As mentioned in a previous column, 34-year-old Kevin Spraggett sprang the biggest surprise of the 1988 Candidates matches when he defeated the young Soviet superstar, Andrei Sokolov. Spraggett, who was the only candidate who did not earn his place by the normal qualifying procedure, was playing as a ``favored son'' of Canada. (The hosting country is awarded one place in the tournament.) Today's featured game, the fifth in the original six-game match, was critical, as Spraggett was trailing by a 2-1 score and Sokolov would have the White pieces in Game 6. A point ahead in the match, it was somewhat surprising that the 24-year-old Sokolov defended the Sicilian with the supersharp poisoned-pawn variation of the Najdorf Defense. A complicated middlegame ensued; when the smoke had cleared, Spraggett was a pawn ahead in an unclear opposite-colored-bishop endgame, which he won in a fashion that may take its place in future endgame anthologies.
The loss took the wind out of Sokolov's sails and he seemed to play scared for the drawn sixth game and the playoffs, which were won by the Canadian in the fifth speed game. (The playoff games were played at increasingly faster tempos, with the fifth game being a 15-minute game.)
Sicilian Poisoned Pawn
Spraggett Sokolov 1. P-K4 P-QB4 2. N-KB3 P-Q3 3. P-Q4 PxP 4. NxP N-KB3 5. N-QB3 P-QR3 6. B-N5 P-K3 7. P-B4 Q-N3 8. Q-Q2 QxP 9. R-QN1 (a) Q-R6 10. P-B5 N-B3 11. PxP PxP 12. NxN PxN 13. B-K2 B-K2 14. O-O O-O 15. R-N3 (b) Q-B4 ch 16. B-K3 Q-K4 17. B-KB4 Q-B4 ch 18. K-R1 N-N5 (c) 19. P-KR3 P-K4 20. N-R4 Q-R2 21. B-B4 ch K-R1 22. PxN PxB 23. N-N6 R-QN1 24. RxP (d) B-Q2 25. NxB QxN 26. R-B5 RxR/N 27. BPxR (e) Q-Q1 (f) 28. BxP P-N3 29. R-B3 B-B3 30. Q-KB2 K-N2 31. B-B4 Q-K2 32. Q-K3 P-B4 (g) 33. Q-B4 P-N4 34. Q-B5 B-K4 35. QxR ch QxQ 36. RxQ KxQ 37. P-R4 B-B6 38. K-N1 K-K2 39. K-B2 K-Q1 40. K-K3 K-B2 41. K-Q3 B-K8 42. B-N5 K-N3 43. K-B4 B-N5 44. K-Q5 K-B2 45. K-K6 B-Q7 46. B-B4 B-B6 47. B-Q5 B-Q7 48. K-B6 K-Q2 49. K-N7 K-K2 50. KxP K-B3 51. K-N8 K-K2 52. K-N7 B-B6 ch 53. K-N6 B-Q7 54. K-B5 K-Q2 55. K-B6 K-Q1 56. B-B6 K-B2 57. B-N5 K-Q1 58. K-K6 K-B2 59. B-K8 B-B6 60. K-K7 B-Q7 61. B-B7 B-B6 62. B-B4 K-B3 63. B-N5 ch K-B2 64. K-K6 B-Q7 65. P-N3 B-B6 66. K-B5 B-Q7 67. P-R5 (h) P-Q4 68. PxP BxP 69. KxP K-Q3 70. B-B4 B-K8 71. K-N6 BxP 72. P-N5 B-B5 73. K-B6 Resigns
A.Fischer used to espouse the Black side of the poisoned pawn, usually with conspicuous success. The last clock game he lost with the Black pieces was in his Spassky match, when the latter tried 9.N-N3. The strategy remained unchanged, Black losing time escaping with his queen and White hoping to utilize this time by attacking the Black king.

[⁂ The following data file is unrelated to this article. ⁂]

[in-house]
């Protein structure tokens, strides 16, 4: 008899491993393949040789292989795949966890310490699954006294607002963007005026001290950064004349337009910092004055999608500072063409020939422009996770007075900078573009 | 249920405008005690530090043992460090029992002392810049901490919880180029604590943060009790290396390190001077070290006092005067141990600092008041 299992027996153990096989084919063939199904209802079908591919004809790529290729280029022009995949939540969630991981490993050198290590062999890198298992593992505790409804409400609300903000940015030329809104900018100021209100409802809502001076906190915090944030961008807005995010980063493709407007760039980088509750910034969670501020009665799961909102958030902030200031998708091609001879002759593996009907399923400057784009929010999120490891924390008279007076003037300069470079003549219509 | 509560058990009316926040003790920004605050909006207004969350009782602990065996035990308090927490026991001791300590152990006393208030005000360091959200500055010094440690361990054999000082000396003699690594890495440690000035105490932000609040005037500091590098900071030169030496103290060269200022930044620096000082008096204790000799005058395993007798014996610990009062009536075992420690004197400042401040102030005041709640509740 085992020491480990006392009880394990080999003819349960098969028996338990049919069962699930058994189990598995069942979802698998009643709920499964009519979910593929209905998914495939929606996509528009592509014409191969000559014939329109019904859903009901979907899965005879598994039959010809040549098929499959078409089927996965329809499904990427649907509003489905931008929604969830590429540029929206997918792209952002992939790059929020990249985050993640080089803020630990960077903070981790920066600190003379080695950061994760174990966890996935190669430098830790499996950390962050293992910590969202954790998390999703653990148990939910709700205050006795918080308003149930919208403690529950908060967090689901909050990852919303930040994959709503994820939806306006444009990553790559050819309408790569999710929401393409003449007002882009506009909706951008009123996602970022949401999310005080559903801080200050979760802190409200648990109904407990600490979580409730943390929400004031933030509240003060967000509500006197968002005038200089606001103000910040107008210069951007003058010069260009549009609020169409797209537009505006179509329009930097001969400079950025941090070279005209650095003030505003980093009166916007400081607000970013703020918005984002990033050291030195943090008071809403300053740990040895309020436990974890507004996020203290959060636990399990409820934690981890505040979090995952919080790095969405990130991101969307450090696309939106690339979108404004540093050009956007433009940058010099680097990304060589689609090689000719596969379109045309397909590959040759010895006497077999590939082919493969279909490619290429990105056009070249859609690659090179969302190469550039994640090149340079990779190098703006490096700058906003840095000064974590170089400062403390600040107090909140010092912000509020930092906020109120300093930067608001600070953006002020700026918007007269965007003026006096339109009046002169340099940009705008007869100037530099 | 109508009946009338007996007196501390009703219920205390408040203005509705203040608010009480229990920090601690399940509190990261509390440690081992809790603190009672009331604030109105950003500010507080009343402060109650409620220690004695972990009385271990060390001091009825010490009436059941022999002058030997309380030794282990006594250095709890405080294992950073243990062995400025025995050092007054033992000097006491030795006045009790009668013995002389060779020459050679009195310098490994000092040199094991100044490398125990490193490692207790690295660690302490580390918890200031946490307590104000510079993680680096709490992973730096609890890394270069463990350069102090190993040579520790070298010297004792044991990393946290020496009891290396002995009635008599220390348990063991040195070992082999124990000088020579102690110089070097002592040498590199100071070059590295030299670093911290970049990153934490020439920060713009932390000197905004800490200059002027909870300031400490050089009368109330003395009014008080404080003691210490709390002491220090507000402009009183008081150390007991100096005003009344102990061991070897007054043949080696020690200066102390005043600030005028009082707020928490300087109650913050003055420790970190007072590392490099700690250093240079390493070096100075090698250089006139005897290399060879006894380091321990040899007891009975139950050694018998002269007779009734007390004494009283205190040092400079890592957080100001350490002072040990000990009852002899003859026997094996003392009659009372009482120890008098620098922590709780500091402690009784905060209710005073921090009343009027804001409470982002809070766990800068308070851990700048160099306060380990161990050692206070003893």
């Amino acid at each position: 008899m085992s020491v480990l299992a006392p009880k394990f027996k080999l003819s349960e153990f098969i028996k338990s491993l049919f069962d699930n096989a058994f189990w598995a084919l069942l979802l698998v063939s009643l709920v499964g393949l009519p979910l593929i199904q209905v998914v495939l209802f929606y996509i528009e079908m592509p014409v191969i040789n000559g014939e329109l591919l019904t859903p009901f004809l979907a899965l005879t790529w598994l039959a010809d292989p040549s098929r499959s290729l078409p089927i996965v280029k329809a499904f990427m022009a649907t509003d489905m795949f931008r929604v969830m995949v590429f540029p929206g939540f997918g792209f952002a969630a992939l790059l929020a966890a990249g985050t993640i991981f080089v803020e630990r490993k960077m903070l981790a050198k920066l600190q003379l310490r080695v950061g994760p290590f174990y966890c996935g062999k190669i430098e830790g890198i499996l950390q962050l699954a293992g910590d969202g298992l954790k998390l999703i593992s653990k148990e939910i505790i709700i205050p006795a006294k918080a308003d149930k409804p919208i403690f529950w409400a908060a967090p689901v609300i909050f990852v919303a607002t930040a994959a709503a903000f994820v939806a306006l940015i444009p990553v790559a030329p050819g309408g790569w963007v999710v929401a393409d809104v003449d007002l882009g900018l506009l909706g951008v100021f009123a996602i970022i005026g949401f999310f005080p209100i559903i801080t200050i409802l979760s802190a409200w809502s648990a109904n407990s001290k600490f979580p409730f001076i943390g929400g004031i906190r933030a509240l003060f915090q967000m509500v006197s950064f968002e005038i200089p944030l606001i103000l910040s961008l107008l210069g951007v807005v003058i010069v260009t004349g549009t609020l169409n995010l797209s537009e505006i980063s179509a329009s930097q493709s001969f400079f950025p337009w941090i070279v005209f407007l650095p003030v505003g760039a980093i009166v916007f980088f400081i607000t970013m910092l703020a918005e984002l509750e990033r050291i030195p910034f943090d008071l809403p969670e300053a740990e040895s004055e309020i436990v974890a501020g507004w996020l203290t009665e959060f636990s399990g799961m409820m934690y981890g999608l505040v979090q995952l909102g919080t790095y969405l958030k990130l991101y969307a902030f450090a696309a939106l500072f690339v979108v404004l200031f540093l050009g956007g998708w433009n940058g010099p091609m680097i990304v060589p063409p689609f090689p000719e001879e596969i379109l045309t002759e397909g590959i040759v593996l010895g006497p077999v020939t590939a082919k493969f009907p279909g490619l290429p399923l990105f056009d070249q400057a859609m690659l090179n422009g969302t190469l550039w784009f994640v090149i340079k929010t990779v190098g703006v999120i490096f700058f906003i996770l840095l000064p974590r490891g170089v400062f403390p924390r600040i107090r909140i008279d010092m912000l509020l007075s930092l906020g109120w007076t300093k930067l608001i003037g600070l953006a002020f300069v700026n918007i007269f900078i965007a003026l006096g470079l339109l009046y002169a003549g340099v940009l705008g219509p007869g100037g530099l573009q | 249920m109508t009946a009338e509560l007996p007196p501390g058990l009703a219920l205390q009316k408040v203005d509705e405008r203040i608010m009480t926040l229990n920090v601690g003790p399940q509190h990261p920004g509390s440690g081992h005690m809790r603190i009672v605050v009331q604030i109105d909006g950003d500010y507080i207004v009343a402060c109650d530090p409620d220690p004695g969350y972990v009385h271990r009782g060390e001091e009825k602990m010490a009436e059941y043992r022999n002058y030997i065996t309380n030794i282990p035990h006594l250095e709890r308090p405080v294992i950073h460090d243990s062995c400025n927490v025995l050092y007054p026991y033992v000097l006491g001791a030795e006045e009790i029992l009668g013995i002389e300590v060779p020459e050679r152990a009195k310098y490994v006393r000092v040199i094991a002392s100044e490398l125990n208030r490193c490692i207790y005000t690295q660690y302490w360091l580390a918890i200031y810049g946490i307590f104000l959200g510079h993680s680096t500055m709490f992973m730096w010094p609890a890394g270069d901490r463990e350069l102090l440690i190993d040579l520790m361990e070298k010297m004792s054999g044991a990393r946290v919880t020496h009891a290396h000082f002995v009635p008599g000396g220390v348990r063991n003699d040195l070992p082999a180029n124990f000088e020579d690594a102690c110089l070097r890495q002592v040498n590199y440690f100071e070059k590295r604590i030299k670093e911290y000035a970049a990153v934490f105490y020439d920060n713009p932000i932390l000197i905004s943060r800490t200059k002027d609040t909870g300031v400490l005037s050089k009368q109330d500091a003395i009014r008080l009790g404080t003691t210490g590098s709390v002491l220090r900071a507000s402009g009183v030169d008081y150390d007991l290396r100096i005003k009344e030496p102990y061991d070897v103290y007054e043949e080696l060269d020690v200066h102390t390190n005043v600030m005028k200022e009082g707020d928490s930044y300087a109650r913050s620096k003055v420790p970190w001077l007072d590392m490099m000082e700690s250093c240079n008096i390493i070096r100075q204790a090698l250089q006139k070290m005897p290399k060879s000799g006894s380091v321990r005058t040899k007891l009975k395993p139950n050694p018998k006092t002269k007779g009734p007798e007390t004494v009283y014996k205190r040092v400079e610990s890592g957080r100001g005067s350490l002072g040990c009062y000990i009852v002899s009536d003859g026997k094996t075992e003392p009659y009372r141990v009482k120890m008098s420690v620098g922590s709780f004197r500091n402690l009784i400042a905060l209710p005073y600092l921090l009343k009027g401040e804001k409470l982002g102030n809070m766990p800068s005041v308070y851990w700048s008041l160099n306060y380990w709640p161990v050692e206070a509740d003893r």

B.All this has been seen before: The net result is an unclear position in which White enjoys an enduring initiative at the cost of the proffered pawns.
C.This fancy move, hoping for 19.BxN, P-K4, recapturing the piece with an easy game for Black does not work out well against Spraggett's resourceful play. Admittedly the Black position was not easy, in view of the limited squares available for his queen.
D.So White wins back his pawn and soon nets another to boot. The White knight at N6 is taboo, as is evidenced by 24.... RxR; 25.QxR, RxN; 26.Q-B7, and mate is unavoidable, or 24.... RxN; 25.RxR ch, BxR; 26.Q-B2, and White will use the mate threat at B8 to spear the Black rook.
E.This uncharacteristic capture away from the center is very good. White envisions the win of the Black QRP, when he will have an outside passed pawn on the rook file. This will give him excellent winning chances despite the opposite-colored bishops.
F.Black had no good way to hold his RP. Good for White is 27.... RxR; 28.NPxR, Q-N2; 29.Q-R5. It is likely that Black did not realize that the pure bishop ending, a pawn minus, could be lost.
G.This move may be the game loser, since it later enables White to penetrate on the White squares. A long, fascinating endgame now ensues, in which White eventually uses his QRP as a diversion while he forces the issue on the other wing.
H.Finally overshadowing the victory. After 67.... BxP; 68.KxP, a White win is child's play, so Black chooses to lose another way.
Arthur Bisguier, an international grandmaster for more than 30 years, is a former US champion and has won or shared the US Open title five times.